GW: Life & Times

Slide 4 — Family Man: A Letter to Martha

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Images of Washington, Martha, and her children, Martha and John Parke Custis. The main image is The Marriage of Washington to Martha Custis, by Junius Brutus Stearns, 1849, courtesy of Virginia Museum of Fine Arts, with a portion of a painting of The Custis Children (superimposed in the right corner), by an unidentified artist, n.d., courtesy of the Virginia Historical Society.

One area of George Washington's life that historians simply don't have much evidence to draw conclusions about is his marriage.

Shortly after resigning his military commission, GW wed Martha Dandridge Custis, a wealthy young widow, on January 6, 1759. They had met the previous year when Colonel Washington returned to supervise extensive renovations at Mount Vernon.

George and Martha never had any children of their own, but Martha had two young children by her first husband, Jacky (John Parke Custis) and Patsy (Martha Parke Custis), whom George was instrumental in raising. In later years, the Washingtons also adopted two of their grandchildren, known as Washy and Nelly.

From the documents, it is very clear that GW cared a great deal for his stepchildren and step-grandchildren. There are records of his careful management of their inheritances as well as letters to and from them. Furthermore, GW corresponded frequently with his many nieces and nephews and gave them advice, jobs and financial help over the course of his life.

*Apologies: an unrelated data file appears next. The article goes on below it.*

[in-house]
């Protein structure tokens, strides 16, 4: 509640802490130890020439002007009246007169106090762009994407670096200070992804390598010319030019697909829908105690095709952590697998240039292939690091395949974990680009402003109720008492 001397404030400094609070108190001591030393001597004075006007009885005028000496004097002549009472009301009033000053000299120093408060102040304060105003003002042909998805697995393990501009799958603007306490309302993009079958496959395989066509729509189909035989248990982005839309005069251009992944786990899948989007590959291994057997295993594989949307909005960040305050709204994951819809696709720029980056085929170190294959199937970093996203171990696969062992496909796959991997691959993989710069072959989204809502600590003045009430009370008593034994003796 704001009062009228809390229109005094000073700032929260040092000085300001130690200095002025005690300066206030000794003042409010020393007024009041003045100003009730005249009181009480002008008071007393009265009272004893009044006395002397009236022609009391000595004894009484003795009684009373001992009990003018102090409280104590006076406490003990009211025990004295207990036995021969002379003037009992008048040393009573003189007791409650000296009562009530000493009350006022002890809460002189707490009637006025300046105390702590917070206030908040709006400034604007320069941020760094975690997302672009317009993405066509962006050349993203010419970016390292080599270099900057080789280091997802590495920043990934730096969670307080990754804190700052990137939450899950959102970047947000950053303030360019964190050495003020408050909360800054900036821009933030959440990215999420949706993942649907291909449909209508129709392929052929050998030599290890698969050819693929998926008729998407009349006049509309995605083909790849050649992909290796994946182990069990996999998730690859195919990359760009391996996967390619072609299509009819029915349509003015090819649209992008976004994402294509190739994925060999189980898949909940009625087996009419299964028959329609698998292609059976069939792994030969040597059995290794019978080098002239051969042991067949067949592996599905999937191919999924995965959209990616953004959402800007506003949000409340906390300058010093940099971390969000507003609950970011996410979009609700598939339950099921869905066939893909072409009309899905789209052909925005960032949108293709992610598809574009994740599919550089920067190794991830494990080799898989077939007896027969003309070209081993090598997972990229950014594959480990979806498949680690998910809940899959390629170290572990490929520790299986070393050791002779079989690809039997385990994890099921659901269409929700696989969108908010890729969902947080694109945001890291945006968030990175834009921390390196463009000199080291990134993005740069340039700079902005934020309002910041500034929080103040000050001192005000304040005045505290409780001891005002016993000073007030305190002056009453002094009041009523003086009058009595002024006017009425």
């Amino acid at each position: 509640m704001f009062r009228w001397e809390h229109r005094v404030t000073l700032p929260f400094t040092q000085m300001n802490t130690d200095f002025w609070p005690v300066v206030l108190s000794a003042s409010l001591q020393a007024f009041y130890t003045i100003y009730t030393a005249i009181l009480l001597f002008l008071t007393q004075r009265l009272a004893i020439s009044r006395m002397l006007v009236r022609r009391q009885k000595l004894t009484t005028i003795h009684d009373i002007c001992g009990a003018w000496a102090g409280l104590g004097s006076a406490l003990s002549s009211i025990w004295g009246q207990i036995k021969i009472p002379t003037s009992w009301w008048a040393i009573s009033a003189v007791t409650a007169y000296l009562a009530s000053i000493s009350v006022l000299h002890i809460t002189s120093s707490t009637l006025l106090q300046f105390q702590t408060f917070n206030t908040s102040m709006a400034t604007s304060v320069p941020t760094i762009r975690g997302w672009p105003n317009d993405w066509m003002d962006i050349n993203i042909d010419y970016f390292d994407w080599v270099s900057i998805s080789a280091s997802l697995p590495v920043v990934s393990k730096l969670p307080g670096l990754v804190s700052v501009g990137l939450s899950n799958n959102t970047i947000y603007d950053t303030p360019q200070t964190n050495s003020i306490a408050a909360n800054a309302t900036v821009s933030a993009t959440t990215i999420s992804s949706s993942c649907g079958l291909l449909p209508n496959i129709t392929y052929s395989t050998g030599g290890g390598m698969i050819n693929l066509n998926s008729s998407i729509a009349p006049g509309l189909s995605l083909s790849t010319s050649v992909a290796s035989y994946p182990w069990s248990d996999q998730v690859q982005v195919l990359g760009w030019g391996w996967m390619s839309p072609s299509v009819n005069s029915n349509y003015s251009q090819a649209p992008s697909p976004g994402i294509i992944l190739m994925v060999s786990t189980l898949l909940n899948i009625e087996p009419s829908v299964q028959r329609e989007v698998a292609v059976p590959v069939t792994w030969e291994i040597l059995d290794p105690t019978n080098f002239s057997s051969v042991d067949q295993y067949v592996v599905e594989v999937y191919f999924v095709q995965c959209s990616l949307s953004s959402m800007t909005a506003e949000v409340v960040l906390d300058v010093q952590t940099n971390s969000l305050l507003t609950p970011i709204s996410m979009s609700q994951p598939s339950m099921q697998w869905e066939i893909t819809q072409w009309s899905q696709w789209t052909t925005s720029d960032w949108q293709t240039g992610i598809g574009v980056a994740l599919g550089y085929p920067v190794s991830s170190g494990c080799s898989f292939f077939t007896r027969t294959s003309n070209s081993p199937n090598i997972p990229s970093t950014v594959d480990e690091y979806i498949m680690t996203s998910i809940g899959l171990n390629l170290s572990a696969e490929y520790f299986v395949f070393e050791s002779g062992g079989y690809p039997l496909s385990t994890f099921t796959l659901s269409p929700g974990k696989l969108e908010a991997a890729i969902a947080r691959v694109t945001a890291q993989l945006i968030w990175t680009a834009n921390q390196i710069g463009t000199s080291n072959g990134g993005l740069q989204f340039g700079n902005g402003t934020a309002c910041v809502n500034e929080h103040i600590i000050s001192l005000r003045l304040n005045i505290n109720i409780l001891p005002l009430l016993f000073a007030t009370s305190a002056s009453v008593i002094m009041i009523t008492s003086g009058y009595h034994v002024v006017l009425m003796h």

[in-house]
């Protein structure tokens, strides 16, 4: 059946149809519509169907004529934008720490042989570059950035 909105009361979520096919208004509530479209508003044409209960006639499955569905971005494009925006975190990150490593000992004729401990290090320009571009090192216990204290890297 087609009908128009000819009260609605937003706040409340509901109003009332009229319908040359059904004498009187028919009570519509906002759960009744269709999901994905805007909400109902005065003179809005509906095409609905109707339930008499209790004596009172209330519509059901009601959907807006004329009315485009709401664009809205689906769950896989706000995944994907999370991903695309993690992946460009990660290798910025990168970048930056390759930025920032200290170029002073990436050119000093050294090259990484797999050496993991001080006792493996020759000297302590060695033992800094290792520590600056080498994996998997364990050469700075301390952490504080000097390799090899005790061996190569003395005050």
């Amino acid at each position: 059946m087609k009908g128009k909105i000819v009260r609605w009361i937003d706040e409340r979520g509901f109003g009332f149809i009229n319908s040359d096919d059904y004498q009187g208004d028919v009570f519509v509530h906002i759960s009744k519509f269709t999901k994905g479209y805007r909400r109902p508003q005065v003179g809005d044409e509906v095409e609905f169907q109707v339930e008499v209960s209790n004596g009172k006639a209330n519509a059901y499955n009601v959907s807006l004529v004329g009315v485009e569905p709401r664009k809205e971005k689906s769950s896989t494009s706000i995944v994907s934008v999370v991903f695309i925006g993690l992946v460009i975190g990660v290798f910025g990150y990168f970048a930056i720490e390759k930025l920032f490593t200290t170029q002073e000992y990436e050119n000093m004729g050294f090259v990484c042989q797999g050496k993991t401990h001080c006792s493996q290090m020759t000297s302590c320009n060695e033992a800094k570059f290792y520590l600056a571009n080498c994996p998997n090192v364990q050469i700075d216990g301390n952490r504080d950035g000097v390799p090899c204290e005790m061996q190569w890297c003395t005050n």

There are, however, only three known letters that exist between George and Martha Washington. Before she died, Martha Washington purposefully burned the letters from her husband, to keep their relationship private. Two letters from Washington to his wife were found in a desk that Martha gave one of her granddaughters. Both date from the early months of the Revolutionary War, in June 1775. A brief note from Martha from 1777 has also recently been discovered by one of the editors at the Papers of George Washington.

Additional Resources

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